Given the lack of histopathology studies, the small sample size, and no mercury speciation in autopsied tissues, we deliberately chose to be cautious and not to overinterpret this finding.

Our study is very small and was specifically designed to study the association between the number of amalgams and mercury in tissues. The finding concerning suicides, which we clearly describe in the results, is interesting but derives from an a posteriori analysis, and, given the small sample size, we cannot rule out the role of chance.

The speculative link between chronic exposure to mercury vapor and suicidal behavior in dentists has been observed in previous studies.13 In support of this, the chronic exposure to mercury vapor is also suspected to contribute to increasing the risk associated with suicidal behavior in mercury miners.14 Certainly, the systemic level of exposure to mercury vapor is higher in dentists and, particularly, in mercury and gold miners with respect to individuals who are exposed solely to dental amalgams.

In summary, our research shows, for the first time, that frontal lobe cortex has the highest content levels of mercury associated with occlusal amalgam surfaces and total mercury levels approaching or exceeding 300 ppb (ng/g), wet weight, in some cases. This, in turn, strongly points to the hypothesis—which, in the future, should be looked into in larger and ad hoc studies—that mercury vapor, known to be a neurotoxicant,1 may indeed lead to some types of neurobehavioral disorders.

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ACKNOWLEDGMENTS

We are indebted to Giuseppe Remuzzi, Norberto Perico, and David Eggleston for their cooperation, valuable comments, and discussion.

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REFERENCES

1. Clarkson TW. The three modern faces of mercury. Environ Health Perspect. 2002;110(suppl 1):11–23.

2. Lorscheider LF, Vimy MJ, Summers AO. Mercury exposure from “silver” tooth fillings: emerging evidence questions a traditional dental paradigm. FASEB J. 1995;9:504–508.

3. Mark Richardson G, Allan M. A Monte Carlo assessment of mercury exposure and risks from dental amalgam. Human Ecol Risk Assess. 1996;2,4,709–761.

4. World Health Organization. Inorganic mercury: Environmental Health Criteria 118. International Programme on Chemical Safety. Geneva: World Health Organization; 1991.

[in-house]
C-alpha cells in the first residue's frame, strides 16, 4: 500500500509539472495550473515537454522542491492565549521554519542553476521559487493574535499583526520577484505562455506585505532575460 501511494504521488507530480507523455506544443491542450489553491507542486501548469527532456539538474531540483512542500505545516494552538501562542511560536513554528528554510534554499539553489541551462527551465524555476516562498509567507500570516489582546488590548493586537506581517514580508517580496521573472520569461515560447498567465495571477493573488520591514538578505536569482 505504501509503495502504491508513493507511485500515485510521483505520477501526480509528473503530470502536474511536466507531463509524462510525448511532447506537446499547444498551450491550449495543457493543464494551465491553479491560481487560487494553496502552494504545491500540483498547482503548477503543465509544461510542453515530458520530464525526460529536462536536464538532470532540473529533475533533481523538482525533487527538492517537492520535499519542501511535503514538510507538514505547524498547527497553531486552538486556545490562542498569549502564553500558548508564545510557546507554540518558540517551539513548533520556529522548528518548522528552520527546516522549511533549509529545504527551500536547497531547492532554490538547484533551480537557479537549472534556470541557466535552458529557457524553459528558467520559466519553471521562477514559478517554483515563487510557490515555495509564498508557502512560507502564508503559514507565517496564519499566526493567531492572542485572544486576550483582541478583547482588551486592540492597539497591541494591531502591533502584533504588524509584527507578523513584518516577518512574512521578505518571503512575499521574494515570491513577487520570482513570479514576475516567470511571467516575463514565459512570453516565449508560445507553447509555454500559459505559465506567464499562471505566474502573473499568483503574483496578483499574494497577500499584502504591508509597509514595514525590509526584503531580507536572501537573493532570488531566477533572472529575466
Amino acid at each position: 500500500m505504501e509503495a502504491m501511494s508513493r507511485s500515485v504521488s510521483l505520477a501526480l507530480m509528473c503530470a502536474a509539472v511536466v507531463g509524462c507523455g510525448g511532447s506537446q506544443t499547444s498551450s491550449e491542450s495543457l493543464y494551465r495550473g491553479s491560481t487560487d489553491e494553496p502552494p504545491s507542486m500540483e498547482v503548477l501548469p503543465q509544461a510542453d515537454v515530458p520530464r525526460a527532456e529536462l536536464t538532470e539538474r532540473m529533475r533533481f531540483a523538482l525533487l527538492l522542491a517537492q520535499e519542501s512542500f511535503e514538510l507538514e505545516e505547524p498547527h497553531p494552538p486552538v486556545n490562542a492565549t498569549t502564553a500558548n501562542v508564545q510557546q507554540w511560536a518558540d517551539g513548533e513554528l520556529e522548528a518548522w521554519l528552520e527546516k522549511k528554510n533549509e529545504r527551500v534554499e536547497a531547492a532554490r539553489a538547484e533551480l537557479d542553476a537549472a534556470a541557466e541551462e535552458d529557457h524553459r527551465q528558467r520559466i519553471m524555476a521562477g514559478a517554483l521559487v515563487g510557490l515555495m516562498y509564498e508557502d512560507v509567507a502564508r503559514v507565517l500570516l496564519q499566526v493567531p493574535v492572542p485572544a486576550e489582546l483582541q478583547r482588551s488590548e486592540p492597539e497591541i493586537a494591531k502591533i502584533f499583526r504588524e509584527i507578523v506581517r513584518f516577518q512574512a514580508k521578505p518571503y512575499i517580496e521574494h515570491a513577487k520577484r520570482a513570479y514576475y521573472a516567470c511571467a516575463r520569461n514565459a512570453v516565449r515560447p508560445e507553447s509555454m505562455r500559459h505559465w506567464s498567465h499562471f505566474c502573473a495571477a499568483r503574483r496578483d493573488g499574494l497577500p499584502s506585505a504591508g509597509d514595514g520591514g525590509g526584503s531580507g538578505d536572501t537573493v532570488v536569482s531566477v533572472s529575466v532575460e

5. World Health Organization. The hazard of mercury. IPCS News. March 1992;1:4–5. Available at: http://www.who.int/ipcs/publications/newsletters/en/01.pdf.

6. Clarkson TW, Magos L, Myers GJ. Current concepts: the toxicology of mercury: current exposures and clinical manifestations. N Engl J Med. 2003;349:1731–1737.

7. Leistevuo J, Leistevuo T, Helenius H, et al. Dental amalgam fillings and the amount of organic mercury in human saliva. Caries Res. 2001;35:163–166.

8. Eggleston DW, Nylander M. Correlation of dental amalgam with mercury in brain tissue. J Prosthet Dent. 1987;58:704–707.

9. Drasch G, Schupp I, Hofl H, et al. Mercury burden of human fetal and infant tissues. Eur J Pediatr. 1994;153:607–610.

10. Lutz E, Lind B, Herin P, et al. Concentrations of mercury, cadmium and lead in brain and kidney of second trimester fetuses and infants. J Trace Elem Med Biol. 1996;10:61–67.

11. Vahter M, Akesson A, Lind B, et al. Longitudinal study of methylmercury and inorganic mercury in blood and urine of pregnant and lactating women, as well as in umbilical cord blood. Environ Res. 2000;84:186–194.

12. Lindow SW, Knight R, Batty J, et al. Maternal and neonatal hair mercury concentrations: the effect of dental amalgam. BJOG. 2003;110:287–291.

13. Arnetz BB, Horte LG, Hedberg A, et al. Suicide among Swedish dentists: a ten-year follow-up study. Scand J Soc Med. 1987;15:243–246.

14. Grum DK, Arnerič N, Kobal AB, et al. Can occupational exposure to elementary mercury increase the risk of suicide? RMZ Materials Geoenviron. 2004;51:452–457.

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Keywords:

mercury; dental amalgams; forensic odontology

© 2006 Lippincott Williams & Wilkins, Inc.